The first time I saw one I couldn't believe my eyes. I checked the charts, looked through the binoculars and asked the crew to double check what I saw. A small island had suddenly grown by a few hundred metres, towering high on the horizon miles away.
Then I looked in the other direction and saw more strange sights - ice floes that wobbled and jumped, buoys that stood taller than the mountains on the shore. Bits of ice stood high in the water, weaving and dancing in the distance. They were mirages on the Arctic horizon, and they have become an everyday part of our sailing life.
They can make navigation tricky, as they make things appear far larger and closer than they really are.
I asked Dr Chris Pielou, our scientific adviser, to explain them. She says it is a rare and special form of mirage which produces the Novaya Zemlya (NZ) Effect. It happens when a layer of cold air is trapped between warm air above and below it over a large area. Light rays become trapped in the layer. Once in it, they are bent back upwards if they enter the warm air below, and are bent back downwards if they enter the warm air above.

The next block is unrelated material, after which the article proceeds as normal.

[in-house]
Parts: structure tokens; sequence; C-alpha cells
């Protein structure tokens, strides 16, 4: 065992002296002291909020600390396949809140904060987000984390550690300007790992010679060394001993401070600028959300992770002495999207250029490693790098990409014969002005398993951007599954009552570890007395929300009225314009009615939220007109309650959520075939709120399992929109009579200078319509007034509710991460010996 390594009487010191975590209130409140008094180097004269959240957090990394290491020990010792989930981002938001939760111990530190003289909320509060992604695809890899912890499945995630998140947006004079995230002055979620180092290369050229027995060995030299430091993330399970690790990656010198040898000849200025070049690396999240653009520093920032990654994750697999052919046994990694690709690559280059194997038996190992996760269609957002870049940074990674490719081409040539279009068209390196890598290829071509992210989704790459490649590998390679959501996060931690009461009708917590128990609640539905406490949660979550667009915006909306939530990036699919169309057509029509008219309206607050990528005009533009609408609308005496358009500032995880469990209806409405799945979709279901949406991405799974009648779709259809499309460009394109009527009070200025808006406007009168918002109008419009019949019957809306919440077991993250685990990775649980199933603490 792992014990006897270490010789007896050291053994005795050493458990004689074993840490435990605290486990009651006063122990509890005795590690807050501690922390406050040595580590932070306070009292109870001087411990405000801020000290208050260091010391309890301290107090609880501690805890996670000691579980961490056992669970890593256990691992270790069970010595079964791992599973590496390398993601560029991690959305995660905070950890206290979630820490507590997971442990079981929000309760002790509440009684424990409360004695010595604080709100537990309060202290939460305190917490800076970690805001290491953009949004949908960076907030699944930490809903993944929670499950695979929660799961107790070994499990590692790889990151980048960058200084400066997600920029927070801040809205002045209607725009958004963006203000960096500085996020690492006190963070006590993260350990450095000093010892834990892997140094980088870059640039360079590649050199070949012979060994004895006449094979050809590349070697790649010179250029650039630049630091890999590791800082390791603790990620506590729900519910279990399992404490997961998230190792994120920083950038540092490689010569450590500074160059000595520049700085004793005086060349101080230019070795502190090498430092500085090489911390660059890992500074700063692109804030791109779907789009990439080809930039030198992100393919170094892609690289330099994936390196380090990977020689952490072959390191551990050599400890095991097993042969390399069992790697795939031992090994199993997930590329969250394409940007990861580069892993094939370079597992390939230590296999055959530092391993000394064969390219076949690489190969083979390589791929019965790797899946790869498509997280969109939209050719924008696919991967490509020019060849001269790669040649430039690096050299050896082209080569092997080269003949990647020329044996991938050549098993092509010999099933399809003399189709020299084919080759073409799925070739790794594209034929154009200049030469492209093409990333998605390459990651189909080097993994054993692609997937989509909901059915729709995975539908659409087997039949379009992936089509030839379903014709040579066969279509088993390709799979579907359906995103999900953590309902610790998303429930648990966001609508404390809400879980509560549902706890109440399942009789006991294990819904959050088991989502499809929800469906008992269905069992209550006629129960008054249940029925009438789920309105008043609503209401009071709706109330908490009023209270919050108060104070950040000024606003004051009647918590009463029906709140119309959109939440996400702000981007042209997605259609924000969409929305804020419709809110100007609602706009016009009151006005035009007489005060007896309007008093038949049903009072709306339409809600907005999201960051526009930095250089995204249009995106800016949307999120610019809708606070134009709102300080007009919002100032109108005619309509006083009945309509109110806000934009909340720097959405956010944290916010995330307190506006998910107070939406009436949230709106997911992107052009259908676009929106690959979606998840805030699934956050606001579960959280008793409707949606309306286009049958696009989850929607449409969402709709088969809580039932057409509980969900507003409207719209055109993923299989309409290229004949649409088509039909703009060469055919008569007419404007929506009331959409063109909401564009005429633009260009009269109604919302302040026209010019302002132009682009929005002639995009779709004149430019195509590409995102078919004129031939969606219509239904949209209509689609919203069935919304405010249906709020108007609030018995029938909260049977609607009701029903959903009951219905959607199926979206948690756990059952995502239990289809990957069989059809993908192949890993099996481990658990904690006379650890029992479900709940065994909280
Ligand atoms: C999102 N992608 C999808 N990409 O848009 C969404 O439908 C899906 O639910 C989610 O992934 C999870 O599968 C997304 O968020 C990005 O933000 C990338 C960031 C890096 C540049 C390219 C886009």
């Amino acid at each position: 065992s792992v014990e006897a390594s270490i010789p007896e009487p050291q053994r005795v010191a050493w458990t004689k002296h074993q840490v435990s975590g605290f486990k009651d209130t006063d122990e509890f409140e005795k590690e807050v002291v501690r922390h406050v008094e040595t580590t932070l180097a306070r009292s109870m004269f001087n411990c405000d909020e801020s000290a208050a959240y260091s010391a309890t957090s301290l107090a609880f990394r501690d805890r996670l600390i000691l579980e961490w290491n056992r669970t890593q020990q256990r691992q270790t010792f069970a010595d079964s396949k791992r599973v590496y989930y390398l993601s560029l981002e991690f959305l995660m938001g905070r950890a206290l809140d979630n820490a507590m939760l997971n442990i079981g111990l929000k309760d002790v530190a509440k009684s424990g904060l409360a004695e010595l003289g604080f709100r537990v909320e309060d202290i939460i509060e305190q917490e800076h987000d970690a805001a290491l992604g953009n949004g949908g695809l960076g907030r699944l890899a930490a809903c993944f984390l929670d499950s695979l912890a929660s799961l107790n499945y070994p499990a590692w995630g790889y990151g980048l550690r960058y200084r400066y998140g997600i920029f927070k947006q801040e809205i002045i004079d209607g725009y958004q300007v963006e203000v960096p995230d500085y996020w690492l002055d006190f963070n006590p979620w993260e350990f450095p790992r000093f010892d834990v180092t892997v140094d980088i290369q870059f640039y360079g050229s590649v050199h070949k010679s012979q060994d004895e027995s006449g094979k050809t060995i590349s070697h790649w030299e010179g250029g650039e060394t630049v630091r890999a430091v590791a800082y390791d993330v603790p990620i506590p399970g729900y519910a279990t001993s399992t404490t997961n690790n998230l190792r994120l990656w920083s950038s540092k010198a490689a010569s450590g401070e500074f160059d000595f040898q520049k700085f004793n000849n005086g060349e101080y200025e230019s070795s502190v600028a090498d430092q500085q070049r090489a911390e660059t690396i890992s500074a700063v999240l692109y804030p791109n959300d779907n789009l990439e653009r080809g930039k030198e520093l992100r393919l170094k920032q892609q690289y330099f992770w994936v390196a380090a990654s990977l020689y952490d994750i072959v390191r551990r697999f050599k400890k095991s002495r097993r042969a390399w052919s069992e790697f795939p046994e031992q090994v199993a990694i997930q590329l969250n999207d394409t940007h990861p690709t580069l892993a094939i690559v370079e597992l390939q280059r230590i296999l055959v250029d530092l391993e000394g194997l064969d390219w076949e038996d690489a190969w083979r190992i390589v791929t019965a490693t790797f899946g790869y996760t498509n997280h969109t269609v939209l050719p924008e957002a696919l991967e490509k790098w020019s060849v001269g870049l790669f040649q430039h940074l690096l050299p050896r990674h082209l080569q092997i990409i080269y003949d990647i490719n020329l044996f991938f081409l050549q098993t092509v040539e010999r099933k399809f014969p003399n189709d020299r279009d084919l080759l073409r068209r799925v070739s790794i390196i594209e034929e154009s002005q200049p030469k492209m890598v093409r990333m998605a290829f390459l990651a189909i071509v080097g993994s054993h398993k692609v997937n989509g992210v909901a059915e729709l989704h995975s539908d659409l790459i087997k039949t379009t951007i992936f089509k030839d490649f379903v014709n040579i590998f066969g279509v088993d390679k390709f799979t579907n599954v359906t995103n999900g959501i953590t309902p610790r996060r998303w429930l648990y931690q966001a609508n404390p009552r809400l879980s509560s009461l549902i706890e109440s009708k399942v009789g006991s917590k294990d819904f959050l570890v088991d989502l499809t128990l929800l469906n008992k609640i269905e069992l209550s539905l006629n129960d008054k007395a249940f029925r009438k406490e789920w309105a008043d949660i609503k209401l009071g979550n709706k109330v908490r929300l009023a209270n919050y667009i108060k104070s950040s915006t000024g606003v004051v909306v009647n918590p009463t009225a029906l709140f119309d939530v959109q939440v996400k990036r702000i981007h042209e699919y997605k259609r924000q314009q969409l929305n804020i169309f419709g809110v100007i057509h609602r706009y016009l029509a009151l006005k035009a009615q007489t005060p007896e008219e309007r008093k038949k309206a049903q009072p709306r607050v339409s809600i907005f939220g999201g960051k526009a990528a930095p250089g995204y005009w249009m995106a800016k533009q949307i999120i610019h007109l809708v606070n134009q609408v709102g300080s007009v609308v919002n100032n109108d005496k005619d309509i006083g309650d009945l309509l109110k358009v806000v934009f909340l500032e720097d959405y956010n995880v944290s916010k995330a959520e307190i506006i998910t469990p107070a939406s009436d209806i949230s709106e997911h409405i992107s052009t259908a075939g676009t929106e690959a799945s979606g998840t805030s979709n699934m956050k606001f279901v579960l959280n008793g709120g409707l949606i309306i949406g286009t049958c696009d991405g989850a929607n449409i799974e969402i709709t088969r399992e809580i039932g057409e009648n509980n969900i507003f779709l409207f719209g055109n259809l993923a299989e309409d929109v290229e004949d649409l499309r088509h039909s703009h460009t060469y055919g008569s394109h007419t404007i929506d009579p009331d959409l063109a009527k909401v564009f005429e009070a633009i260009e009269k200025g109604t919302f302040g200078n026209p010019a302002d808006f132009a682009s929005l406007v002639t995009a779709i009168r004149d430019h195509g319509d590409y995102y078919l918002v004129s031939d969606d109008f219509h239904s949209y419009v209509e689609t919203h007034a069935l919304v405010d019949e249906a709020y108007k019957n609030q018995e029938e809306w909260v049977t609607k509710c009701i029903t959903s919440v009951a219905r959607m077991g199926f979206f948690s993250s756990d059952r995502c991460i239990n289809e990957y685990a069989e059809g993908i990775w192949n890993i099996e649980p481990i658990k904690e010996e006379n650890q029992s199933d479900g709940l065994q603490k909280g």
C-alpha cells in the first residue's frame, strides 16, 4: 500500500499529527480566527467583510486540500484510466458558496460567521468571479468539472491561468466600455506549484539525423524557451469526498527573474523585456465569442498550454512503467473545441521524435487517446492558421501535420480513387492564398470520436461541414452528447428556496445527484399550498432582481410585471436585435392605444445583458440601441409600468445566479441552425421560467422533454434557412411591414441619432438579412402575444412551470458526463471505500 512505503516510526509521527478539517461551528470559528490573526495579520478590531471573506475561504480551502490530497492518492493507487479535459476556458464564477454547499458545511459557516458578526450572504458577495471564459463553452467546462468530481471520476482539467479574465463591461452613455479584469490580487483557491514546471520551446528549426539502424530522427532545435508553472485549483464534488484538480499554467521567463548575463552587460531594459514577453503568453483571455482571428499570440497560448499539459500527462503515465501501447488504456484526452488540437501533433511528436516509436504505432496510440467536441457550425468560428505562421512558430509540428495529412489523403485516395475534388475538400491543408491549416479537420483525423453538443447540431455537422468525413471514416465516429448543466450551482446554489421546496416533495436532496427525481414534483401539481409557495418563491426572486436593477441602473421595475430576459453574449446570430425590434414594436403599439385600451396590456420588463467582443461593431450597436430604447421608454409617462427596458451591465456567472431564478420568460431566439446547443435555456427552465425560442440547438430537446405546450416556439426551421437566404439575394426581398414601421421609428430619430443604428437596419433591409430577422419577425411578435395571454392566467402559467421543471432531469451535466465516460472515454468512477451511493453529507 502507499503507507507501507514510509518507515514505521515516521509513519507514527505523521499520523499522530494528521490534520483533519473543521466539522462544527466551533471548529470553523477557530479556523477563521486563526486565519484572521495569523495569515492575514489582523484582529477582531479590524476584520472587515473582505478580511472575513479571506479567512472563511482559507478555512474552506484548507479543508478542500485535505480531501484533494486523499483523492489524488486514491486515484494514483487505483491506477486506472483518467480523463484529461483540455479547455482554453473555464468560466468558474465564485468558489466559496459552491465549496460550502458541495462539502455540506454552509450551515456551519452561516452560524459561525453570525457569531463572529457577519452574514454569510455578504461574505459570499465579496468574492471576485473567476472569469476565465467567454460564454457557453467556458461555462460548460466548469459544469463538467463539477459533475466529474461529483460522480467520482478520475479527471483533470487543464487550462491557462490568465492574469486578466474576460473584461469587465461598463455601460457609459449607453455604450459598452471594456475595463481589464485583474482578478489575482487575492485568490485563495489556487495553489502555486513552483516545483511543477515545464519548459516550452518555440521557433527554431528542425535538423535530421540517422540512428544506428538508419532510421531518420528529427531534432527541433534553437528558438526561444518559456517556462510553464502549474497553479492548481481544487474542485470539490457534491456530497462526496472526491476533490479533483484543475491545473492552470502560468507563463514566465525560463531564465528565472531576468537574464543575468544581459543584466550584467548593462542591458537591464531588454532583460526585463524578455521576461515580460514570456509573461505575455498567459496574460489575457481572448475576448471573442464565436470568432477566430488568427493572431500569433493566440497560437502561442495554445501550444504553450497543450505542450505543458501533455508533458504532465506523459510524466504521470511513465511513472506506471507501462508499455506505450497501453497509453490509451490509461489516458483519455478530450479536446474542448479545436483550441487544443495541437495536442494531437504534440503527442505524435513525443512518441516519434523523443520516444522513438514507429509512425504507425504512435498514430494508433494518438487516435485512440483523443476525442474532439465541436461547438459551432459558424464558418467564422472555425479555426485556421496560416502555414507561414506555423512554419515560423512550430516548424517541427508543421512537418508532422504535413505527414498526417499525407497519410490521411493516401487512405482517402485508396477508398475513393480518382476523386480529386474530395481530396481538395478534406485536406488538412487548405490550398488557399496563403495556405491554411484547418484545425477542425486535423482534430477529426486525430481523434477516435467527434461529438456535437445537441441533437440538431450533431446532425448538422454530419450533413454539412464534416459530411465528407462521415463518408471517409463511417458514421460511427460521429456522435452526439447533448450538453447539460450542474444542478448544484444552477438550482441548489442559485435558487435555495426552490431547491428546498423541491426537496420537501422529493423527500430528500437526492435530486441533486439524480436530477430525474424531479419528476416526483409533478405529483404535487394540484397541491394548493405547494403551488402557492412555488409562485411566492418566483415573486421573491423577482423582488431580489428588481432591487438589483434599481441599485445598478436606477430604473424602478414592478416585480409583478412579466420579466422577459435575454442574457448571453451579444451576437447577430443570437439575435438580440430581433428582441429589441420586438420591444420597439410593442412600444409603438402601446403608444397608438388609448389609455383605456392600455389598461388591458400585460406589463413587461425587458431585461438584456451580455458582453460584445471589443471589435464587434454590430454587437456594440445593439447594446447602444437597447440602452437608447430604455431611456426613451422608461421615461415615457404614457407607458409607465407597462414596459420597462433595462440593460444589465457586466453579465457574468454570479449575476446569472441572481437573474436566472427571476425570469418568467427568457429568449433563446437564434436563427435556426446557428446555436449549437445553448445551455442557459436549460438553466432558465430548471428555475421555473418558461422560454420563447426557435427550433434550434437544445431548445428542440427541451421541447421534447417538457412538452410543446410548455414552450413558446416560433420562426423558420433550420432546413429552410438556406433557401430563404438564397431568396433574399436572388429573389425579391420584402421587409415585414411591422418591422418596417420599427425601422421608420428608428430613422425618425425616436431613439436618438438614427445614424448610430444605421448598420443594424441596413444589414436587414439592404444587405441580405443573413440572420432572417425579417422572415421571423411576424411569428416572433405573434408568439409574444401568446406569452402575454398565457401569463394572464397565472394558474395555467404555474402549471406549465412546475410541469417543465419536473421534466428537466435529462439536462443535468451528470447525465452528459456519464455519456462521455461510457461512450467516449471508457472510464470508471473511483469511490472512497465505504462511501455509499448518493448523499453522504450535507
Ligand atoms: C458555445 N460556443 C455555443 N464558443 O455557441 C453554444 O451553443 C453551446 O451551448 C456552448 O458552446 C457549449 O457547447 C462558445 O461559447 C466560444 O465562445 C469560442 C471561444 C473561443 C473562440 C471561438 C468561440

The effect was first recorded in 1596, near the island of Novaya Zemlya in the Siberian Arctic. The image of a ship (probably distorted) appeared just above the horizon although it was known to be about 400 kilometres away. 'Mini versions of the NZ Effect must be happening often when nobody is keeping records and comparing notes,' Pielou wrote.
'Another example of the effect is that the sun appears above the horizon earlier than the Nautical Almanac tells you it should. Don't blame the Almanac.'
If you have any questions, e-mail them to firstname.lastname@example.org with postcards in the subject field and we will forward them to Cameron. You can follow his voyage in his weekly log book in Young Post and on http://www.openPassageExpedition.com